Bipolar disorder phenomenologically is a biphasic disorder of energy availability; increased in mania and decreased in depression. In consort, there is accumulating evidence indicating increased mitochondrial respiration and ATP production in bipolar mania which contrasts with decreased mitochondrial function in patients in the euthymic or depressive phase of the illness. Consequently, the central thesis of this paper is that bipolar disorder is due to a phasic dysregulation of mitochondrial biogenergetics. The elements responsible for this dysregulation may thus represent critical treatment targets for mood disorders, and are the subject of this paper.Discussion:
There are many potential mediators of mitochondrial function which collectively are implicated in bipolar disorder. Levels of oxidative stress, pro-inflammatory cytokines and intracellular calcium ions are all higher in bipolar mania than in the euthymic and depressive phases of the illness. Increased levels of calcium ions can partly account for increased oxidative phosphorylation via well documented pathways such as the modulation of the F1–FO elements of ATP synthase. Likewise, increased levels of oxidative stress and pro-inflammatory cytokines lead to the upregulation of AMPK, SIRT-1, SIRT-3 and NAD+ which directly stimulate oxidative phosphorylation. Uric acid and melatonin are also differentially elevated in bipolar mania and both molecules stimulate the production of ATP. The pro-apoptotic, neurotoxic and mitotoxic effects of elevated glutamate, dopamine and GSK-3 in bipolar mania may be counterbalanced by higher basal levels and activity of p53, Bcl-2, PI3K and Akt in an environment of elevated uric acid and decreased BDNF.Summary:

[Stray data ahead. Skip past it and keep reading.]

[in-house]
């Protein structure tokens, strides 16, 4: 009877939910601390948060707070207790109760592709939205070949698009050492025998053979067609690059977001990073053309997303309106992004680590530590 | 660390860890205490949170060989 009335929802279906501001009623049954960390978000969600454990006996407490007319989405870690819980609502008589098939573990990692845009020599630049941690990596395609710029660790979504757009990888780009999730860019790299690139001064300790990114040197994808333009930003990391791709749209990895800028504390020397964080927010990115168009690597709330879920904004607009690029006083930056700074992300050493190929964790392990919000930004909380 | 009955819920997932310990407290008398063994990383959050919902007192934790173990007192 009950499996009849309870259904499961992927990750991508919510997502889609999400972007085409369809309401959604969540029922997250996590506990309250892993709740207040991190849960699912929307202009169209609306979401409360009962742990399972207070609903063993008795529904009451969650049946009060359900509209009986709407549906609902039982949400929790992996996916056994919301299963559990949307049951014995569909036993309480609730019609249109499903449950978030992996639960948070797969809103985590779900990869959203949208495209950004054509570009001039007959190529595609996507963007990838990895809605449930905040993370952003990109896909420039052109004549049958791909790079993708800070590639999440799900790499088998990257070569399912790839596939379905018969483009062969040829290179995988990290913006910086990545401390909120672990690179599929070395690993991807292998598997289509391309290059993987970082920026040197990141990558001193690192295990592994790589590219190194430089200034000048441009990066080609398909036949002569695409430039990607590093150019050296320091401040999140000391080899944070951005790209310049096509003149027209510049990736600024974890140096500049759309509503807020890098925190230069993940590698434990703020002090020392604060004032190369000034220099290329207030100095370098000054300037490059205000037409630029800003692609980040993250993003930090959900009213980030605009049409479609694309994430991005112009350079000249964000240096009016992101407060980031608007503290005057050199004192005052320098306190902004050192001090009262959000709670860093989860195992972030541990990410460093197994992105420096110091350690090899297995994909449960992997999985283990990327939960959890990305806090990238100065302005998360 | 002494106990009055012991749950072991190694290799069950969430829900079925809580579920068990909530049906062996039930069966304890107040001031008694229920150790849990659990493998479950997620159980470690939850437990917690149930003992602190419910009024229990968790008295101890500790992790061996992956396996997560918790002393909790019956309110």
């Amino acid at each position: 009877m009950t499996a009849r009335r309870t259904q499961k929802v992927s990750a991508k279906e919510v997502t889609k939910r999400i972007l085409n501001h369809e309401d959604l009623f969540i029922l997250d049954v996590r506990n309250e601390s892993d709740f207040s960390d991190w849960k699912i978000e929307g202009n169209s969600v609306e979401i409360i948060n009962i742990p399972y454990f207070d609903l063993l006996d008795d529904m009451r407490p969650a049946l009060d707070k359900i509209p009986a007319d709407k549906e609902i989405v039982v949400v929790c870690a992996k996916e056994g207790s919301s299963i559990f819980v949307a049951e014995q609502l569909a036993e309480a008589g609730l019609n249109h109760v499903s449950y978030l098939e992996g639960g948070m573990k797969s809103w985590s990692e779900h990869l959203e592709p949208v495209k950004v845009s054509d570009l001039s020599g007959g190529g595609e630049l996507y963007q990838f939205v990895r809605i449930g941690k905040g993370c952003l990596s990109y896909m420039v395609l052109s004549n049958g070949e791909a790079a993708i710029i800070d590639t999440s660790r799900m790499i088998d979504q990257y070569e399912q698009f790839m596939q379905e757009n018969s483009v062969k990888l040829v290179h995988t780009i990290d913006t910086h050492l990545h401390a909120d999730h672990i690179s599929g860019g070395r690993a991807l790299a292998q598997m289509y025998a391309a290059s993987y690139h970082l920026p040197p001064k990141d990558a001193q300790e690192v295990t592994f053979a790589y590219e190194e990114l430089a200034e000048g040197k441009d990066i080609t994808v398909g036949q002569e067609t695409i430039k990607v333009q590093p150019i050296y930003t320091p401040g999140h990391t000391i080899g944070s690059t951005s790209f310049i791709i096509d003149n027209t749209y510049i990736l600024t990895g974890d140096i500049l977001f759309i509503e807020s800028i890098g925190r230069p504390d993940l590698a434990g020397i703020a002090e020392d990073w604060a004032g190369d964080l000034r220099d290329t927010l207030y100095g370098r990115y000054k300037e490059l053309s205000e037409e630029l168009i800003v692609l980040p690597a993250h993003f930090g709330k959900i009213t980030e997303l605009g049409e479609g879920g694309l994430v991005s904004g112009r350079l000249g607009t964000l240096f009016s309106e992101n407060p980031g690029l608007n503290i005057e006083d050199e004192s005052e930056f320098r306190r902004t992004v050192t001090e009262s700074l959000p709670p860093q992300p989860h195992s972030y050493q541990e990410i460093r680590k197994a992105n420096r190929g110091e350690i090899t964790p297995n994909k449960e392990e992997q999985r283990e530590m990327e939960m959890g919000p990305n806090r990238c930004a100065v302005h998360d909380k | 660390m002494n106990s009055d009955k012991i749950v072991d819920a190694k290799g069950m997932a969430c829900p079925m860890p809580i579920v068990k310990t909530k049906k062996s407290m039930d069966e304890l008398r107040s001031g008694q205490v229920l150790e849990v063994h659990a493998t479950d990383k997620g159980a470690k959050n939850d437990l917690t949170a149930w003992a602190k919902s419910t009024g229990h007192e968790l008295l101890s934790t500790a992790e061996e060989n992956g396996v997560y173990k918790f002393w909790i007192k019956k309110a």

Details of these pathways are discussed as an explanatory model for the existence of increased ATP generation in mania. We also offer a model explaining the biphasic nature of mitochondrial respiration in bipolar disorder and the transition between mania and depression based on increasing levels of TNFα, ROS, NO, AMPK and SIRT-1 together with the antagonistic relationship between p53 and NF-κB.